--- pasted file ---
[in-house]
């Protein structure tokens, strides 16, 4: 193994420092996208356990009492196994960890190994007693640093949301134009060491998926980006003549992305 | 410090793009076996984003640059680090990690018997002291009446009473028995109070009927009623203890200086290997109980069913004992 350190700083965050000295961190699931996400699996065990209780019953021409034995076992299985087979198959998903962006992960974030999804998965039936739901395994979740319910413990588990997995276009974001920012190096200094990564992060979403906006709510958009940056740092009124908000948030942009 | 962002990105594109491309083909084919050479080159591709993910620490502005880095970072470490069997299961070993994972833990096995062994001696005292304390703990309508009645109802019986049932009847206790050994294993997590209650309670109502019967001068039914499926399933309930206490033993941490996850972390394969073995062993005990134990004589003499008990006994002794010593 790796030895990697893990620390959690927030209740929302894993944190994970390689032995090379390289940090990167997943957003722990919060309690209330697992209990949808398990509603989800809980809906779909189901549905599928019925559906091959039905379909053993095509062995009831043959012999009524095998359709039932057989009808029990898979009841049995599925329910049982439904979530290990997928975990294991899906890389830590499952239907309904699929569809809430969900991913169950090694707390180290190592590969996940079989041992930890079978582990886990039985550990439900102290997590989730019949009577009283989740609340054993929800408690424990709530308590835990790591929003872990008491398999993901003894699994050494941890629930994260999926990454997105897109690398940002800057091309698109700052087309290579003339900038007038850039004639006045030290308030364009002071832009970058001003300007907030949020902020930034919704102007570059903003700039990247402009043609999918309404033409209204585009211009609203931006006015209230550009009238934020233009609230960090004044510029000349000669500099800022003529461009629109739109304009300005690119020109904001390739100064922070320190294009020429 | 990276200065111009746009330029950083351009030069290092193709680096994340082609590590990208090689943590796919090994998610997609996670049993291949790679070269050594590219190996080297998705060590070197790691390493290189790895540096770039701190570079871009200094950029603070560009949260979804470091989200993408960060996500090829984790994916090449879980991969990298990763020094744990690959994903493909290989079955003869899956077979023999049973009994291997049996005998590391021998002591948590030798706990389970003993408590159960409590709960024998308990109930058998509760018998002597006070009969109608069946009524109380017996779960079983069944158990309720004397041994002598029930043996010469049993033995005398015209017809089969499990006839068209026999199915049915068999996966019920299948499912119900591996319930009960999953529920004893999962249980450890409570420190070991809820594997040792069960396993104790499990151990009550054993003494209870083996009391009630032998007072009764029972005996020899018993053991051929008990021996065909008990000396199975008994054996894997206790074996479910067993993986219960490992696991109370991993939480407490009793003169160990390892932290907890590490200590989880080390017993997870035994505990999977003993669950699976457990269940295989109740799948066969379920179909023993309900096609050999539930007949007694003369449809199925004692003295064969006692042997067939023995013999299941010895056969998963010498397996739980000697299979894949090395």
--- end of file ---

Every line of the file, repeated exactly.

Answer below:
[in-house]
């Protein structure tokens, strides 16, 4: 193994420092996208356990009492196994960890190994007693640093949301134009060491998926980006003549992305 | 410090793009076996984003640059680090990690018997002291009446009473028995109070009927009623203890200086290997109980069913004992 350190700083965050000295961190699931996400699996065990209780019953021409034995076992299985087979198959998903962006992960974030999804998965039936739901395994979740319910413990588990997995276009974001920012190096200094990564992060979403906006709510958009940056740092009124908000948030942009 | 962002990105594109491309083909084919050479080159591709993910620490502005880095970072470490069997299961070993994972833990096995062994001696005292304390703990309508009645109802019986049932009847206790050994294993997590209650309670109502019967001068039914499926399933309930206490033993941490996850972390394969073995062993005990134990004589003499008990006994002794010593 790796030895990697893990620390959690927030209740929302894993944190994970390689032995090379390289940090990167997943957003722990919060309690209330697992209990949808398990509603989800809980809906779909189901549905599928019925559906091959039905379909053993095509062995009831043959012999009524095998359709039932057989009808029990898979009841049995599925329910049982439904979530290990997928975990294991899906890389830590499952239907309904699929569809809430969900991913169950090694707390180290190592590969996940079989041992930890079978582990886990039985550990439900102290997590989730019949009577009283989740609340054993929800408690424990709530308590835990790591929003872990008491398999993901003894699994050494941890629930994260999926990454997105897109690398940002800057091309698109700052087309290579003339900038007038850039004639006045030290308030364009002071832009970058001003300007907030949020902020930034919704102007570059903003700039990247402009043609999918309404033409209204585009211009609203931006006015209230550009009238934020233009609230960090004044510029000349000669500099800022003529461009629109739109304009300005690119020109904001390739100064922070320190294009020429 | 990276200065111009746009330029950083351009030069290092193709680096994340082609590590990208090689943590796919090994998610997609996670049993291949790679070269050594590219190996080297998705060590070197790691390493290189790895540096770039701190570079871009200094950029603070560009949260979804470091989200993408960060996500090829984790994916090449879980991969990298990763020094744990690959994903493909290989079955003869899956077979023999049973009994291997049996005998590391021998002591948590030798706990389970003993408590159960409590709960024998308990109930058998509760018998002597006070009969109608069946009524109380017996779960079983069944158990309720004397041994002598029930043996010469049993033995005398015209017809089969499990006839068209026999199915049915068999996966019920299948499912119900591996319930009960999953529920004893999962249980450890409570420190070991809820594997040792069960396993104790499990151990009550054993003494209870083996009391009630032998007072009764029972005996020899018993053991051929008990021996065909008990000396199975008994054996894997206790074996479910067993993986219960490992696991109370991993939480407490009793003169160990390892932290907890590490200590989880080390017993997870035994505990999977003993669950699976457990269940295989109740799948066969379920179909023993309900096609050999539930007949007694003369449809199925004692003295064969006692042997067939023995013999299941010895056969998963010498397996739980000697299979894949090395």